The initial idea would have been to write about world peace. Honestly, who doesn’t want that?
If I could say anything really stirring on that goal I would have said it a long time ago, not waiting for a blogging prompt to say my piece.
Then there’s my love of cake. I love a big, delicious piece of cake, but then something else popped into my mind.
In fact, it’s always in there somewhere, so it just pushed a lot of other stuff in there out of the way and made itself at home, front and center.
When I was in the eighth grade I started writing a diary. Well truthfully, I called it a log, not wanting to call it a diary because I felt the word was becoming a cliche of sorts for young girls.
I wanted somewhere to write down my thoughts, somewhere with a name as different as I felt.
Silly of me. It was a diary.
From there, the idea sprung up in my mind, that I would write my autobiography.
What did a fourteen-year-old have to put into an autobiography anyway?
Well, I had just been through a year or more of illness, medications, missed school, and surgeries. I wanted to call it The Year and a Half From Hell.
This was back in 1998 and just barely was I using a computer at all.
I started writing it and I did this in braille, using the old, heavy-duty Perkins Brailler.
I soon had pages and pages of braille, a towering pile of pages filled with row after row of raised dots, telling my story, but only I could read it, with maybe the exception of my brother or maybe my mother.
Then, just as suddenly as the idea came to me, it faded. I ran out of steam, but the dream never left my mind entirely.
I didn’t know where to go from there.
Now that I have this blog, I wonder if my long harboured dream of writing, what I now call my memoir, if that is less necessary.
I now have a place where I can write, in a broken up manner, when I feel inspired.
The problem is that I didn’t know how to downsize something so integral to my life, into a book.
I didn’t know what to say and what to leave out.
Also, I have decided to scrap Year and a Half From Hell, in favour of a title that takes me back to that cliche question.
Piece of Cake:
It’s a phrase meaning a task that’s thought to be simple or easy to accomplish. No problem at all.
Of course that year I spent in hospital and attached to dialysis machines was anything but simple or easy, but I would have no idea as that fourteen-year-old girl, just how much harder the following years would be after the idea for a memoir first occurred to me.
I think it sums up the sort of sense of humour I possess. I am not overly funny in any real ha ha sense of the word.
I am more dry, ironic, witty sense of humour girl.
Both titles felt authentic to me, even if one is a highly repeated, widely overused cliche from way back.
I like it and, besides, it makes me think of that sweet sweet piece of cake I so often deny myself.
I would have used it as reward for all that hell I’d been through, and have done at times, but all in moderation.
Besides, those two things don’t go together for someone who was put on steroid medication from age twelve onward.
Oh, and I almost forgot to mention, I am just as sweet as any cake.
Plus, I don’t like pie, so Easy As Pie was never a possible title for any autobiography or memoir of mine.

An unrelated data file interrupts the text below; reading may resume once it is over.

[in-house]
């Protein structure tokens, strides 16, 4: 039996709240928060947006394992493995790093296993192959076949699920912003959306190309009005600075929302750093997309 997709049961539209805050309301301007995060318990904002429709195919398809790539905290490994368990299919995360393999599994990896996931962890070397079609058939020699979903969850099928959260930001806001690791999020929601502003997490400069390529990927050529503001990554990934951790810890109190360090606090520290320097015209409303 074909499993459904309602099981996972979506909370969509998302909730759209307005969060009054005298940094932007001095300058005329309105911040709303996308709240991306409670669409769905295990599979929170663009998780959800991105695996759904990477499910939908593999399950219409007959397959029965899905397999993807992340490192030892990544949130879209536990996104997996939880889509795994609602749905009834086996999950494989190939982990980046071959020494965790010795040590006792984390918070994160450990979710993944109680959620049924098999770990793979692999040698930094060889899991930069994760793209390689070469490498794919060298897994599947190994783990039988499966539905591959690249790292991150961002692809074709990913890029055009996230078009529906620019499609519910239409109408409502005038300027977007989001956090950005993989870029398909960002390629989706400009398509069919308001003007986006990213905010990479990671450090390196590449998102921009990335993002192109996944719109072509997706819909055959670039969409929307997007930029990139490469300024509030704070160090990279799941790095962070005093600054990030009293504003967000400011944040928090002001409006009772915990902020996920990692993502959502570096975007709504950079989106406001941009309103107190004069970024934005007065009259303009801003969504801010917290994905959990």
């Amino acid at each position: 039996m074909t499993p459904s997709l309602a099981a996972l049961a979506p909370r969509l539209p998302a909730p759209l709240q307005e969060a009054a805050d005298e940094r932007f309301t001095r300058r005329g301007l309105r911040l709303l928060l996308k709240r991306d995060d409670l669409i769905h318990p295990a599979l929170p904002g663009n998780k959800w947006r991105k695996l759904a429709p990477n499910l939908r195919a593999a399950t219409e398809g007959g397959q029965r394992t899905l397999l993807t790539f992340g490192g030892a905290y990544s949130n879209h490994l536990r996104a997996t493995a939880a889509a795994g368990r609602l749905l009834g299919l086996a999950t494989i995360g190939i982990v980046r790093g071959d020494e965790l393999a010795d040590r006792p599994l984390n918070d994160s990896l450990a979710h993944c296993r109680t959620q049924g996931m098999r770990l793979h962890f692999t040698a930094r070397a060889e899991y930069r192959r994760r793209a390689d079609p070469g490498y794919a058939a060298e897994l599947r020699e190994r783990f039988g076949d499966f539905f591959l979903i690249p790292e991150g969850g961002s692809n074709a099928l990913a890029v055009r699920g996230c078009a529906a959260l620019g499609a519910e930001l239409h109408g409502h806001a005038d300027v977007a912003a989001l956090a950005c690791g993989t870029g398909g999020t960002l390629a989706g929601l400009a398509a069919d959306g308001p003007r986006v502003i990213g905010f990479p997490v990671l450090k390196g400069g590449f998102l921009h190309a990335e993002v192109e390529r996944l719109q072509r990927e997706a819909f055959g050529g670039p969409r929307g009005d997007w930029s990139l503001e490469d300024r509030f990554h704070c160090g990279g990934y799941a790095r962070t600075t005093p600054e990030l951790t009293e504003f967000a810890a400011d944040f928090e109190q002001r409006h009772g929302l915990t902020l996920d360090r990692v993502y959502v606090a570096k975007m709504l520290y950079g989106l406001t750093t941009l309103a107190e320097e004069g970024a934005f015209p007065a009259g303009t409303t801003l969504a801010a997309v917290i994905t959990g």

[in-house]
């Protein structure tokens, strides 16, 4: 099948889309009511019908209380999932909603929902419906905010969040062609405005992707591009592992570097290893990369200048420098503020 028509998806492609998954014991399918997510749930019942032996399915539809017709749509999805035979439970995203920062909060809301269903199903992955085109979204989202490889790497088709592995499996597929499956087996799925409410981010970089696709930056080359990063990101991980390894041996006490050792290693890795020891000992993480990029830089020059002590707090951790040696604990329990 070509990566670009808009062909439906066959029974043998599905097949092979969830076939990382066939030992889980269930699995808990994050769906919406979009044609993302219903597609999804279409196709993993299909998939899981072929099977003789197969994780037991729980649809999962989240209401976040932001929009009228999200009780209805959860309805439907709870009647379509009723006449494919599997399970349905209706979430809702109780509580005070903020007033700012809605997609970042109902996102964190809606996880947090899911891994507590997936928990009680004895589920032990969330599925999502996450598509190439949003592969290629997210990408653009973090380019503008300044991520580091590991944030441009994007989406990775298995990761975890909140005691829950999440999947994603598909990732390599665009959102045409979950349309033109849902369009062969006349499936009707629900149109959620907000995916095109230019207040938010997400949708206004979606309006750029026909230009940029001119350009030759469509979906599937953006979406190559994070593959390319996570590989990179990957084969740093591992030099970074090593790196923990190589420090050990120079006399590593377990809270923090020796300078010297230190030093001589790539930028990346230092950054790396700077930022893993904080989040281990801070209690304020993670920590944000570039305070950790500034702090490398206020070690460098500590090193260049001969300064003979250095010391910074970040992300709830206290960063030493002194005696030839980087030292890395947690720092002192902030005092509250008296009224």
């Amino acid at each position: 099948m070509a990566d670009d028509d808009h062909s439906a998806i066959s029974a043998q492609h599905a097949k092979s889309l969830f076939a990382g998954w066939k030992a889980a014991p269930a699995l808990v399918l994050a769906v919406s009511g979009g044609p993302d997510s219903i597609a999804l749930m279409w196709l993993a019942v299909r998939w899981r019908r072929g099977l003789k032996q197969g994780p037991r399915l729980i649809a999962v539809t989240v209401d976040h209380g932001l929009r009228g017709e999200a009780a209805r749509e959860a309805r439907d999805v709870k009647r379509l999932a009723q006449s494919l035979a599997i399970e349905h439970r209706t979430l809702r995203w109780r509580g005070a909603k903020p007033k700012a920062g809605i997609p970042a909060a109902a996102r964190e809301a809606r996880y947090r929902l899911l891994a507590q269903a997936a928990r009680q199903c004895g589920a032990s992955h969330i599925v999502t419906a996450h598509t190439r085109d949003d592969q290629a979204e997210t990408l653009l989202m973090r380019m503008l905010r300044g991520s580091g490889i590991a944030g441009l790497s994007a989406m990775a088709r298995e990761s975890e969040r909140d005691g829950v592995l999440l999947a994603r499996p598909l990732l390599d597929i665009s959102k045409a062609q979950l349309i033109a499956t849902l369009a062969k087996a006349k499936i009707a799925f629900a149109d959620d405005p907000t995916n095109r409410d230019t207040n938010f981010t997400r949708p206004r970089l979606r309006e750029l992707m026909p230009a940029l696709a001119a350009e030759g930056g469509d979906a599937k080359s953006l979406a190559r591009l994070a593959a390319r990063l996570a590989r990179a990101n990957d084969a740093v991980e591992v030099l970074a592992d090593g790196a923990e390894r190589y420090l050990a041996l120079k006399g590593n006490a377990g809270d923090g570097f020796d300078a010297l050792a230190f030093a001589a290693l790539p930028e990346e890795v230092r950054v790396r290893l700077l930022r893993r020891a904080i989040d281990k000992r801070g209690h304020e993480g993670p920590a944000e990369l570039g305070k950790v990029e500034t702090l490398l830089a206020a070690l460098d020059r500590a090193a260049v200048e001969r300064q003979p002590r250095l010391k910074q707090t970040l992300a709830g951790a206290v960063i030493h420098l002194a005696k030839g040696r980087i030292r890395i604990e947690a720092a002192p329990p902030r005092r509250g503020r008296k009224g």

That was my offering for this week’s Stream of Consciousness Saturday:
I was sorry to hear that this weekly blogging prompt almost came to a halt, so soon after I came across it.
Would have been a real shame, but I would have understood if the blogger herself, in charge of SoCS, if she needed the break.
Thanks for keeping it going. It has come to mean something to my blogging schedule and to myself.
I may even take a stab at the Wednesday prompt next.
If you read the title of this post and expected me to write about Marie-Antoinette, sorry to disappoint. Perhaps I will work it into a future post on this subject, but for now…
As for that pesky world peace question, I’m open to a discussion, if anybody has any ideas or suggestions.
5 thoughts on “SoCS: Let Them Eat Cake”
Nicely done! I enjoyed the post.
Thank you. I enjoyed writing it so I am glad.
Nothing we ever write is wasted. Nothing is ever forgotten once it’s written down. As that fourteen-year-old you, expressing your thoughts in Braille, your autobiography–the forerunner of the memoir–is beyond admirable. What you went through is as “foreign” to others as Braille is to them. And yet, It was so necessary and a part of you. I’m so glad that you did it! Every emotion or chronological bit of our story that we commit to paper brings us that much closer to our goal that hasn’t even really been realized yet. But will be when you are ready. And you will have those fourteen-year-old ideas and feelings to fall back on and bring even more authenticity to your story. Your passion and early stirrings for writing is there for a purpose! Whether or not it’s a piece of cake to put it together isn’t known. But you will be able to create your story with important links!!!
Thank you Amy.
I actually just finished reading a memoir that I will be reviewing on my blog this week. It showed me, along with your comment here, this is true. One thing builds on another. I probably don’t see what that is, or where what I write today might lead me tomorrow.
Appreciate your extremely thoughtful and thought-provoking comment on this matter.
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